The added fats here primarily come from the ground flax.
Millet does have a bit of fat in it naturally, and that is reflected in the nutrition information below. Keep in mind that on the THM plan, we count the ADDED fat in our THM E meals.
Can I Put Butter On These Pancakes? There’s Butter In The Photos!
Well, it’s complicated! And I apologize if the photos are misleading. You see, in my excitement over making pancakes I could eat…finally after all these months…my brain did not calculate things correctly.
Thankfully there are things on the internet that accurately calculate nutrition info! Turns out, as written below, we’re basically at our added fat grams limit for a THM E meal.
Because there’s flax in these pancakes, that uses most of the allowed 5 grams of added fats. 2 grams of fat comes from the millet itself, leaving 4.4 grams.
Unfortunately, that’s the drawback to making these egg free! If you can have eggs, try using 2 egg whites and that frees up fat grams for a bit of butter.
Remember, though, that Crossovers are on plan! And sometimes, a good old Crossover is just what your metabolism needs to shake it up and get it moving again.
And, sometimes you just want to have pancakes and that amazing vegan butter you love and you have all these foods you can’t eat and it’s nearly impossible to make pancakes and you just enjoy the Crossover.
Finally, you can always use an on-plan jam or fruit spread (try the Apricot Wow Spread on page 366 in Trim Healthy Future) instead of butter and sugar free syrup.
What About Protein?
As written below, 4 pancakes have just over 20 grams of healthy, plant-based protein! No need to add more to this meal unless you need more protein with THM E meals.
Just be sure it’s a lean protein of some type since we don’t have much wiggle room with the added fats. Collagen tea is a great option if you’re not eating vegan, of course.
If you’re enjoying an occasional Crossover, have a Fuel Pull smoothie or shake. My Chocolate Chip Shake is dairy free and delicious (and not super high in fats, either).
Or, turkey bacon or sausage are natural pals with pancakes. If you can have eggs, I have a Sugar Free Breakfast Sausage recipe that is perfect for pancake morning (it uses egg whites).
Can I Have These In A THM FP or S Meal?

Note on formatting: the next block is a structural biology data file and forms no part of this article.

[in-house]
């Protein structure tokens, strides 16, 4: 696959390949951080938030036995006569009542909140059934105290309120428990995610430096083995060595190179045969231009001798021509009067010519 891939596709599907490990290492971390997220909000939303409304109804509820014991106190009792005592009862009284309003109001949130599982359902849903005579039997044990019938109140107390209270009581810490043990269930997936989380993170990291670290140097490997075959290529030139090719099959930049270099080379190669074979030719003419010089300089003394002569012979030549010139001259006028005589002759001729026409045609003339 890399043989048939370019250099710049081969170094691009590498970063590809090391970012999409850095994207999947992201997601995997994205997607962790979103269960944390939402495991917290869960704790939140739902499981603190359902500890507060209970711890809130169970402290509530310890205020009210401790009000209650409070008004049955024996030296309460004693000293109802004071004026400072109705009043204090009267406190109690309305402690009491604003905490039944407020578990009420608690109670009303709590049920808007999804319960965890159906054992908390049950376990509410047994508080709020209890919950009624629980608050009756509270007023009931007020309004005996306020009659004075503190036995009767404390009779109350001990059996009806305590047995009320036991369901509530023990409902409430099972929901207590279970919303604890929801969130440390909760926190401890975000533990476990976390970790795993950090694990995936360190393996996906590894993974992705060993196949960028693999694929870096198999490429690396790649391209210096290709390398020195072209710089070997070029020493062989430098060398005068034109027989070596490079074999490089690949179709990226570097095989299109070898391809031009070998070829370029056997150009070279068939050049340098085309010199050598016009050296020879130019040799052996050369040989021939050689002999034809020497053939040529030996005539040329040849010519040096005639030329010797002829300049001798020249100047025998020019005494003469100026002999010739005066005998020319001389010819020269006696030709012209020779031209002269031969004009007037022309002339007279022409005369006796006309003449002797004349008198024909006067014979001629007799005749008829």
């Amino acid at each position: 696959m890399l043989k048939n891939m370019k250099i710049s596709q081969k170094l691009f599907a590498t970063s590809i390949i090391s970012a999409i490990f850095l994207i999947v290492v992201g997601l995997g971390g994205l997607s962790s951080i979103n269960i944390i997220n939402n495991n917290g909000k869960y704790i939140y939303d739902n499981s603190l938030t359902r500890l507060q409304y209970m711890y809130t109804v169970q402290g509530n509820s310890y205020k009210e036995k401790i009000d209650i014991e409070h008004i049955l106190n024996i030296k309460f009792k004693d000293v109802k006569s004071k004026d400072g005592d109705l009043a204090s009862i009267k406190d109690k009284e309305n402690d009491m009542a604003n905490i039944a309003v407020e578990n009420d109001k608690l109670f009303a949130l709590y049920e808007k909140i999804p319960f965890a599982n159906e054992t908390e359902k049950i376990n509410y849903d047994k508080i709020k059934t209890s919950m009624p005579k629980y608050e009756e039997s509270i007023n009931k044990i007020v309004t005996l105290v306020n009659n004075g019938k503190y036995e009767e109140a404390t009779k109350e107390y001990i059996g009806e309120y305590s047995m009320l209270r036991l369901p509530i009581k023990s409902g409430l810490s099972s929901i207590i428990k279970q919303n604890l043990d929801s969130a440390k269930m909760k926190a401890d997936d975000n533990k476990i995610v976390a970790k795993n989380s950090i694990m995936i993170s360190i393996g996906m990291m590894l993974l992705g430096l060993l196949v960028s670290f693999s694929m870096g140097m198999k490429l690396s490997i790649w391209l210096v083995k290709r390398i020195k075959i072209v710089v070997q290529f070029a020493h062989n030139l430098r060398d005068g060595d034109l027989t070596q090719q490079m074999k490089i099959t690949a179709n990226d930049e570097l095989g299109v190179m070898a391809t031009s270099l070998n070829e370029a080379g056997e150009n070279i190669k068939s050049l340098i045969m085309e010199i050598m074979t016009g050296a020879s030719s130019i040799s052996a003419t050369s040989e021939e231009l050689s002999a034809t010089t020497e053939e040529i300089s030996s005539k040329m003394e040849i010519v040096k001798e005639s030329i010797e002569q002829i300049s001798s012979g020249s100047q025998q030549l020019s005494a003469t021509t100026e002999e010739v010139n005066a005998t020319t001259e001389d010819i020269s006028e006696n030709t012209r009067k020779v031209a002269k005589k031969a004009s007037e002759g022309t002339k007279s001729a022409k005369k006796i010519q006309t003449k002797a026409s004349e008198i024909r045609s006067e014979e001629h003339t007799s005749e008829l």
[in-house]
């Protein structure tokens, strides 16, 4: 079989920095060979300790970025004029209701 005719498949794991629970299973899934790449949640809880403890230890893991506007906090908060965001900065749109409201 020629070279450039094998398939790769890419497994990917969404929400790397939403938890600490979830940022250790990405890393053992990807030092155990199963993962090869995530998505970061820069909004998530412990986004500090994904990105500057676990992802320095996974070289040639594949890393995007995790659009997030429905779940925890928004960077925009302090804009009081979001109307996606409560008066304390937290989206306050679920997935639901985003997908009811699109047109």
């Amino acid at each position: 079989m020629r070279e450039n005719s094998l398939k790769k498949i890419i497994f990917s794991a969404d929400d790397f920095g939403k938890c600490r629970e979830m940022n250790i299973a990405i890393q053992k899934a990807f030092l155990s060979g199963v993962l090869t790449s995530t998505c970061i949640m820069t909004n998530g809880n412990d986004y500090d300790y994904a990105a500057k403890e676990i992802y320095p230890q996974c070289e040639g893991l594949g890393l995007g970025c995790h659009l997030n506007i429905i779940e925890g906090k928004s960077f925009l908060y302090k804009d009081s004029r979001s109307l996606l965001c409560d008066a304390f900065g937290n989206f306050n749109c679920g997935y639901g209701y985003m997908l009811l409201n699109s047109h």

I checked with the lovely official Admin, Jessica Myers, about this because numbers-wise, ONE pancake fits into Fuel Pull territory. Here’s what she said:
Even sprouted breads that are under 10 grams of carbs are suggested to be thought of as E (or S Helper depending on the serving size).
So, even though the NUMBERS work, remember this phrase: INGREDIENTS TRUMP NUMBERS. This means that the ingredients take precedent over the numbers and it’s an E recipe even if you can “make the numbers fit” for an S or FP.
I’ll keep working on this recipe and hopefully will come up with a lower fat egg replacement option. But for now, I’m just going to enjoy eating pancakes again. I hope you enjoy them too!
Pin this easy millet pancakes recipe to your favorite Pinterest boards using the image below.
- 2 tablespoon ground flax
- 6 tablespoons water
- 1/2 cup millet flour
- 6 tablespoons THM Creamy Dreamy Plant Protein Powder
- 1 teaspoon baking powder
- 1/4 teaspoon pink Himalayan salt
- 2 teaspoon vanilla
- 1/4 cup non-dairy milk
- 3/4 cup water (or use all water)
- Additional liquid as necessary for consistency
- Make flax egg by mixing ground flax and water in a small bowl. Let sit for 5 minutes.
- If using a cast iron skillet or griddle, preheat over medium high heat.
- In a mixing bowl, combine millet flour, plant-based protein powder, sweetener, baking powder, and salt and whisk well.
- Add water, flax egg, and vanilla and whisk well to combine.
- Let batter sit for about 5 minutes, add more liquid if it's too thick. You do want a slightly thick batter, though.
- Lightly oil/grease your skillet or griddle.
- Pour 2 generous tablespoons of batter onto hot skillet or griddle for each pancake, spreading it out to about a 6" diameter.
- Cook for about 2 minutes, or until the edges have become noticeably dry and bubbles appear in the batter, then flip and cook an additional 1 to 2 minutes or until cooked through and golden brown on the bottom.
- Repeat for remaining batter.
You can use a plant-based milk, however it will increase your added fats and likely make this a Crossover.
If using a plant-based protein powder other than THM Creamy Dreamy Plant Protein Powder, it may add a bit of fat to your nutrition info.
Nutrition information below calculated with using Creamy Dreamy Plant Protein Powder and water.
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Nutrition Information:Yield: 8 Serving Size: 4 pancakes
Amount Per Serving: Calories: 296Total Fat: 6.9gSaturated Fat: 0gTrans Fat: 0gUnsaturated Fat: 3.8gCholesterol: 0mgSodium: 298.5mgCarbohydrates: 38.6gNet Carbohydrates: 33.7gFiber: 4.9gSugar: 1.4gProtein: 20.9g
Nutrition information is approximate and based on the best knowledge available at the time of recipe publication. Your results may vary due to differences in ingredients. You can make your own calculations if this recipe does not include nutrition info by using an online calculator such as https://recipes.sparkpeople.com/recipe-calculator.asp